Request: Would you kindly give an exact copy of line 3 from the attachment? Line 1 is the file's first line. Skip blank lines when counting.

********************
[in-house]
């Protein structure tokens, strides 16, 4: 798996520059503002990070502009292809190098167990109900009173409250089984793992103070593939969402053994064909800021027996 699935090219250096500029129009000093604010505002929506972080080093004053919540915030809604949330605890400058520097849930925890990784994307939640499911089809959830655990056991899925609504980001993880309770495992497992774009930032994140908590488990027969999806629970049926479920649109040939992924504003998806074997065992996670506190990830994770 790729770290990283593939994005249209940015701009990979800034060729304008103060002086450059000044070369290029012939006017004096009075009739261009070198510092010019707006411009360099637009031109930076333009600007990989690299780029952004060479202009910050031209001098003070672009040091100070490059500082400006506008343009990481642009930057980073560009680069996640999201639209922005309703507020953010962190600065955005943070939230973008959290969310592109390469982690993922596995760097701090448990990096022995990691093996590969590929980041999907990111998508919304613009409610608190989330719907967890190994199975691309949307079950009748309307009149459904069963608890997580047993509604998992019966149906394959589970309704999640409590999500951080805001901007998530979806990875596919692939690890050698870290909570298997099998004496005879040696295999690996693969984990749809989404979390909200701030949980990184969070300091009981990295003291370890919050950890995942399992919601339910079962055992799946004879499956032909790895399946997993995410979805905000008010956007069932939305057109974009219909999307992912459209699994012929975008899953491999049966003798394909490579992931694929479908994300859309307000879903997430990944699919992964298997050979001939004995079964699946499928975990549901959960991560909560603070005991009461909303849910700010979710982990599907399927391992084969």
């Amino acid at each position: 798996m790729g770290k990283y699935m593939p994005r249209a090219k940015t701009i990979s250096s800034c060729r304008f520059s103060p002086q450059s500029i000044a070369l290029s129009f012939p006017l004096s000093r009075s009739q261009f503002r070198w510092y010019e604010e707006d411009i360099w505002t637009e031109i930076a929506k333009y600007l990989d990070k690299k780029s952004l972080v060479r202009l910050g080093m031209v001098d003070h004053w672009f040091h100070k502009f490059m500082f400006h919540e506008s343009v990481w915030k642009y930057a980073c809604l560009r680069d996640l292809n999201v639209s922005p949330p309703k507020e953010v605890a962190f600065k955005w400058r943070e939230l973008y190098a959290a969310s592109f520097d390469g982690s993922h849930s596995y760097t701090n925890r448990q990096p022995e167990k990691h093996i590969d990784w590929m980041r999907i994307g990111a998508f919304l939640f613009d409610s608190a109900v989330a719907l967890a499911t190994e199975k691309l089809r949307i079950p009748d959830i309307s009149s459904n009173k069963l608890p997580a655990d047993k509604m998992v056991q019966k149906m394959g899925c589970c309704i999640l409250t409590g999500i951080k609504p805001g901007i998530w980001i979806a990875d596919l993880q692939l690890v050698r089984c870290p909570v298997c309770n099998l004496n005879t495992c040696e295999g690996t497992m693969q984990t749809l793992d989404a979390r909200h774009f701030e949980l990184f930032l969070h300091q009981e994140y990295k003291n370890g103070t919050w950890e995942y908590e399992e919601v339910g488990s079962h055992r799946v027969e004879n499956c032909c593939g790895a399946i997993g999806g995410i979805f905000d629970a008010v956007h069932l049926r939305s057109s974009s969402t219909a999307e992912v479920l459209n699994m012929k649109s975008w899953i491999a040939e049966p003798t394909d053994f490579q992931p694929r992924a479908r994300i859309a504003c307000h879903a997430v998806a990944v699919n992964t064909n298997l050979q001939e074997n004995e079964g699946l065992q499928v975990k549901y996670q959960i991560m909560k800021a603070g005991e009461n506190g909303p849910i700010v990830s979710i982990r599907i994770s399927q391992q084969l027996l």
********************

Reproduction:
């Amino acid at each position: 798996m790729g770290k990283y699935m593939p994005r249209a090219k940015t701009i990979s250096s800034c060729r304008f520059s103060p002086q450059s500029i000044a070369l290029s129009f012939p006017l004096s000093r009075s009739q261009f503002r070198w510092y010019e604010e707006d411009i360099w505002t637009e031109i930076a929506k333009y600007l990989d990070k690299k780029s952004l972080v060479r202009l910050g080093m031209v001098d003070h004053w672009f040091h100070k502009f490059m500082f400006h919540e506008s343009v990481w915030k642009y930057a980073c809604l560009r680069d996640l292809n999201v639209s922005p949330p309703k507020e953010v605890a962190f600065k955005w400058r943070e939230l973008y190098a959290a969310s592109f520097d390469g982690s993922h849930s596995y760097t701090n925890r448990q990096p022995e167990k990691h093996i590969d990784w590929m980041r999907i994307g990111a998508f919304l939640f613009d409610s608190a109900v989330a719907l967890a499911t190994e199975k691309l089809r949307i079950p009748d959830i309307s009149s459904n009173k069963l608890p997580a655990d047993k509604m998992v056991q019966k149906m394959g899925c589970c309704i999640l409250t409590g999500i951080k609504p805001g901007i998530w980001i979806a990875d596919l993880q692939l690890v050698r089984c870290p909570v298997c309770n099998l004496n005879t495992c040696e295999g690996t497992m693969q984990t749809l793992d989404a979390r909200h774009f701030e949980l990184f930032l969070h300091q009981e994140y990295k003291n370890g103070t919050w950890e995942y908590e399992e919601v339910g488990s079962h055992r799946v027969e004879n499956c032909c593939g790895a399946i997993g999806g995410i979805f905000d629970a008010v956007h069932l049926r939305s057109s974009s969402t219909a999307e992912v479920l459209n699994m012929k649109s975008w899953i491999a040939e049966p003798t394909d053994f490579q992931p694929r992924a479908r994300i859309a504003c307000h879903a997430v998806a990944v699919n992964t064909n298997l050979q001939e074997n004995e079964g699946l065992q499928v975990k549901y996670q959960i991560m909560k800021a603070g005991e009461n506190g909303p849910i700010v990830s979710i982990r599907i994770s399927q391992q084969l027996l």